LEHP - Age-Related Eye Diseases and Conditions

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LEHP - Age-Related Eye Diseases and Conditions

  1. 1. Age-RelatedEye Diseases andConditionsSee Well for a Lifetime
  2. 2. Vision Changes  You may notice vision changes with aging.  Many changes are common and can often be corrected.  As you get older, you are at higher risk of age-related eye diseases and conditions.LIONS CLUBS INTERNATIONAL
  3. 3. Get Your Eyes Examined  Everyone aged 50 or older should have a comprehensive dilated eye exam.  Your eye care professional can tell you how frequently you need to have one.LIONS CLUBS INTERNATIONAL
  4. 4. What is a Comprehensive Dilated Eye Exam?LIONS CLUBS INTERNATIONAL
  5. 5. The Dilated EyeLIONS CLUBS INTERNATIONAL
  6. 6. Eye Diseases and Conditions  Age-related macular degeneration (AMD)  Cataract  Diabetic eye disease  Glaucoma  Dry eye  Low VisionLIONS CLUBS INTERNATIONAL
  7. 7. Age-Related Macular Degeneration (AMD)  What is it?  Common among people aged 60 or older.  Can damage the macula, which is needed for sharp, detailed central vision.LIONS CLUBS INTERNATIONAL
  8. 8. AMD  Who is at higher risk?  The greatest risk factor is age.  Other risk factors  Smoking.  Family history.  Obesity.  Race. Caucasians are more likely to lose vision from AMD.LIONS CLUBS INTERNATIONAL
  9. 9. Age-Related Macular Degeneration (AMD) Normal vision Same scene as viewed by a person with AMDLIONS CLUBS INTERNATIONAL
  10. 10. AMD  Symptoms  No pain.  Blurred vision.  Drusen (can only be seen by an eye care professional).LIONS CLUBS INTERNATIONAL
  11. 11. AMD  Treatment options  Age-Related Eye Disease Study (AREDS) special vitamins/minerals supplement formulation.  Laser surgery.  Eye injections.  Photodynamic therapy.LIONS CLUBS INTERNATIONAL
  12. 12. AMD  What can you do?  Eat a healthy diet  Don’t smoke, or stop smoking  Maintain normal blood pressure  Maintain a healthy weight  ExerciseLIONS CLUBS INTERNATIONAL
  13. 13. Cataract  What is it?  Clouding of the eye’s lens that causes loss of visionLIONS CLUBS INTERNATIONAL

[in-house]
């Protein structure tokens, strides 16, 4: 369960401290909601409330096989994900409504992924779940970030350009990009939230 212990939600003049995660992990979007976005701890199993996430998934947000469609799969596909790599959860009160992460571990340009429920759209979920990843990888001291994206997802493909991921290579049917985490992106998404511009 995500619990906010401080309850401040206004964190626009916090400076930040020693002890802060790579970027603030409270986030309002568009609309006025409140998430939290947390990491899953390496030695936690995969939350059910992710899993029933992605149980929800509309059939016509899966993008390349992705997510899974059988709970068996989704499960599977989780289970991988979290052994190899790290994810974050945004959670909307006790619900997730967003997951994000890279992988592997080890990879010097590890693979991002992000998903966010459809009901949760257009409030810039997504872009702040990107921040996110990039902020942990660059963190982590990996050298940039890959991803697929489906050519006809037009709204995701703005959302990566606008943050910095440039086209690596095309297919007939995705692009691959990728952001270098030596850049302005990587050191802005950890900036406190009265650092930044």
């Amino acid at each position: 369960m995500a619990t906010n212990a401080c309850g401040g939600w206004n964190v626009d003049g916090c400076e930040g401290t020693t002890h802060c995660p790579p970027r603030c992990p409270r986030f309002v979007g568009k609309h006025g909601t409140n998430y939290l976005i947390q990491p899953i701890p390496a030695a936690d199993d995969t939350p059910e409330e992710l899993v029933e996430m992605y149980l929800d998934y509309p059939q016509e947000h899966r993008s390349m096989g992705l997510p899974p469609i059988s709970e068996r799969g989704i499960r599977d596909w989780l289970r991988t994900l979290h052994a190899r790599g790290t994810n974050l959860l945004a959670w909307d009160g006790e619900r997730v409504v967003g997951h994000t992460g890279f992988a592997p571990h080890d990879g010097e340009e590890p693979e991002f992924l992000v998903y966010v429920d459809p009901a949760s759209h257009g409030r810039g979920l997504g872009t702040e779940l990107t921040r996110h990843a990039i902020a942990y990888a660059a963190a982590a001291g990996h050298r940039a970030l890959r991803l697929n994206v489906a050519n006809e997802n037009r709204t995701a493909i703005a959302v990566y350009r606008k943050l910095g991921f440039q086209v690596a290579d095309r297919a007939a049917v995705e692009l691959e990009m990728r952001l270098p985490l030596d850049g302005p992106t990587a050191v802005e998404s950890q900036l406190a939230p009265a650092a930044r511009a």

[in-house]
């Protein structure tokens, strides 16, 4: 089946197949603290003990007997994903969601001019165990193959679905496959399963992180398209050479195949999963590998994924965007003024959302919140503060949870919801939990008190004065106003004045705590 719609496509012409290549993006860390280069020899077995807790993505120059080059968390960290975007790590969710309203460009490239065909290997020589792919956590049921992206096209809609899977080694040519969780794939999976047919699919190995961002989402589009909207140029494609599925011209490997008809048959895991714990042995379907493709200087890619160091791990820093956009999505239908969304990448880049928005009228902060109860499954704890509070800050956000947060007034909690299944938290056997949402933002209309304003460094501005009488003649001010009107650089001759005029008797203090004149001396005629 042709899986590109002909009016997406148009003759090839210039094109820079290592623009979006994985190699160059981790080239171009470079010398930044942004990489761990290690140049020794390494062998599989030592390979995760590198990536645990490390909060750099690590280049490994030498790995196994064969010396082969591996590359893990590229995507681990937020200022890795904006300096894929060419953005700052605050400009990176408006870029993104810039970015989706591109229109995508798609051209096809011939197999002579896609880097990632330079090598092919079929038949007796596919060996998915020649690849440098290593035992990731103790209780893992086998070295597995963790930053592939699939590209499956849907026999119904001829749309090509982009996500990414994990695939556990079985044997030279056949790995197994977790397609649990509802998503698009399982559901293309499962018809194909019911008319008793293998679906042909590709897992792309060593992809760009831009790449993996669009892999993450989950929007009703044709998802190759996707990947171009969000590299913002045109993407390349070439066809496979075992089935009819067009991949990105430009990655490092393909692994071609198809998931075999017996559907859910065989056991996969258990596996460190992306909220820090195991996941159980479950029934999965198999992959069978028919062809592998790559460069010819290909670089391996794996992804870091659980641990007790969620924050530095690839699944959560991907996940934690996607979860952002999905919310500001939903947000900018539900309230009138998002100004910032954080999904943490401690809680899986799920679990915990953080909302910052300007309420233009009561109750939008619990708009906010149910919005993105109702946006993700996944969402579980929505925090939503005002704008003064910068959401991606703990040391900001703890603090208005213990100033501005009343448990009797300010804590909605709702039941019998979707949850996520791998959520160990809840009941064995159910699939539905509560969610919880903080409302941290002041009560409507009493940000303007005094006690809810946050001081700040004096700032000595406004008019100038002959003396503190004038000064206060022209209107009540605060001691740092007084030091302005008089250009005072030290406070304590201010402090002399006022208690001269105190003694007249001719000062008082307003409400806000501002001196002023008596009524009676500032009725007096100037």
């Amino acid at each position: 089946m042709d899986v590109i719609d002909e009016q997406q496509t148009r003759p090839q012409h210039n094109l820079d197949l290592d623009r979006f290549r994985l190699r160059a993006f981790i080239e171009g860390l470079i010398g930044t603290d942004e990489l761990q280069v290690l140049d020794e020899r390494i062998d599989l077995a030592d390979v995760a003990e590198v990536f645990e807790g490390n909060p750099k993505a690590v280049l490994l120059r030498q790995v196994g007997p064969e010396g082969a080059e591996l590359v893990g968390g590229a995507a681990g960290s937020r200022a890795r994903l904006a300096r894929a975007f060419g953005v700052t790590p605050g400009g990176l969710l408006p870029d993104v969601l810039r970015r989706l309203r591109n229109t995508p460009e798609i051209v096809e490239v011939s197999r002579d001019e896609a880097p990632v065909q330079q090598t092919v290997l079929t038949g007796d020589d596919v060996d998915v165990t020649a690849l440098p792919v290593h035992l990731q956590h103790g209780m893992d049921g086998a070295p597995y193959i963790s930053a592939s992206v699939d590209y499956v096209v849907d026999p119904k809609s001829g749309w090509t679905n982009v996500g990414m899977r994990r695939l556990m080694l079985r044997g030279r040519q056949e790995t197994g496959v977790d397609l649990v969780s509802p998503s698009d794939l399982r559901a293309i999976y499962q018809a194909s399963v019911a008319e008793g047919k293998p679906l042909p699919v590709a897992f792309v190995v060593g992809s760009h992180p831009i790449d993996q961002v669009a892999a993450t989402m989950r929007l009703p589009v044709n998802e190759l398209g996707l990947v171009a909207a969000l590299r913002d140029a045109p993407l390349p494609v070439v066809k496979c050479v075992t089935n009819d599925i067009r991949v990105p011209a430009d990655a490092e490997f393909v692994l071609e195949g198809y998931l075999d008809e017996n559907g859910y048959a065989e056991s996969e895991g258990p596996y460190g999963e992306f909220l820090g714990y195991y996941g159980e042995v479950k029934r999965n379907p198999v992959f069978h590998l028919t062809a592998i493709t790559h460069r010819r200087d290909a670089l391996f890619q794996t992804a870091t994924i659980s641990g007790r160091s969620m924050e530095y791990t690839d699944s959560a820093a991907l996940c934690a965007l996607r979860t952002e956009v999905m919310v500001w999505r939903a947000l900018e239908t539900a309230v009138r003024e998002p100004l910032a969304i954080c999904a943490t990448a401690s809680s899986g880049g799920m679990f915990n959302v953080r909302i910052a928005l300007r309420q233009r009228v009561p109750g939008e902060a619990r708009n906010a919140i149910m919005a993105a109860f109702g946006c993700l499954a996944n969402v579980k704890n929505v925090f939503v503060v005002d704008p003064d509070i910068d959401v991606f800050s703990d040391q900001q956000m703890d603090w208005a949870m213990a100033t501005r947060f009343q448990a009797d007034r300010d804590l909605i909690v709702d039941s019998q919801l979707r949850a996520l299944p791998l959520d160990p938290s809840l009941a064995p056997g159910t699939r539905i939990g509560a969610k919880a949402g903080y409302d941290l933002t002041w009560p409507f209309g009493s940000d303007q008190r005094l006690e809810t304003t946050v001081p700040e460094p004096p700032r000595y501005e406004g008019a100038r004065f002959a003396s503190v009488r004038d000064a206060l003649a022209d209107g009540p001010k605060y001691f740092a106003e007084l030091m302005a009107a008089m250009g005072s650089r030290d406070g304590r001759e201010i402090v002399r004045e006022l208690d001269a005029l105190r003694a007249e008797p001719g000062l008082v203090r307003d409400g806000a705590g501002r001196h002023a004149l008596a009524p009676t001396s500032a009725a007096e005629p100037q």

14. 14. Cataract  Who is at higher risk?  Most cataracts are related to aging  Other risk factors  Diabetes  Smoking  Exposure to sunlightLIONS CLUBS INTERNATIONAL
  15. 15. Cataract Normal vision Same scene as viewed by a person with cataractLIONS CLUBS INTERNATIONAL
  16. 16. Cataract  Symptoms  Cloudy or blurred vision.  Colors that may not appear as bright as they once did.  Glare.  Poor night vision.LIONS CLUBS INTERNATIONAL
  17. 17. Cataract  Treatment options  Glasses  Better lighting  SurgeryLIONS CLUBS INTERNATIONAL
  18. 18. Cataract  What can you do?  Eat a healthy diet.  Wear sunglasses and a brimmed hat when outdoors.  Don’t smoke.LIONS CLUBS INTERNATIONAL
  19. 19. Diabetic Eye Disease  What is it?  A group of eye problems associated with diabetes.  Diabetic retinopathy is a leading cause of vision loss and blindness.LIONS CLUBS INTERNATIONAL
  20. 20. Diabetic Eye Disease  Who is at higher risk?  People with diabetes.  The longer someone has diabetes, the more likely it is he or she will get diabetic retinopathy.LIONS CLUBS INTERNATIONAL
  21. 21. Diabetic Retinopathy Normal vision Same scene as viewed by a person with diabetic retinopathyLIONS CLUBS INTERNATIONAL
  22. 22. Diabetic Eye Disease  Symptoms  No early warning signs or symptoms  Early detection and timely treatment can reduce the risk of vision loss.  Treatment options  Laser treatment  SurgeryLIONS CLUBS INTERNATIONAL
  23. 23. Diabetic Eye Disease  What can you do?  Control your ABCs - A1C, blood pressure and cholesterol.  Take your medications as directed.  Maintain a healthy weight.  Exercise.  Don’t smoke.  Have a dilated eye exam at least once a year.LIONS CLUBS INTERNATIONAL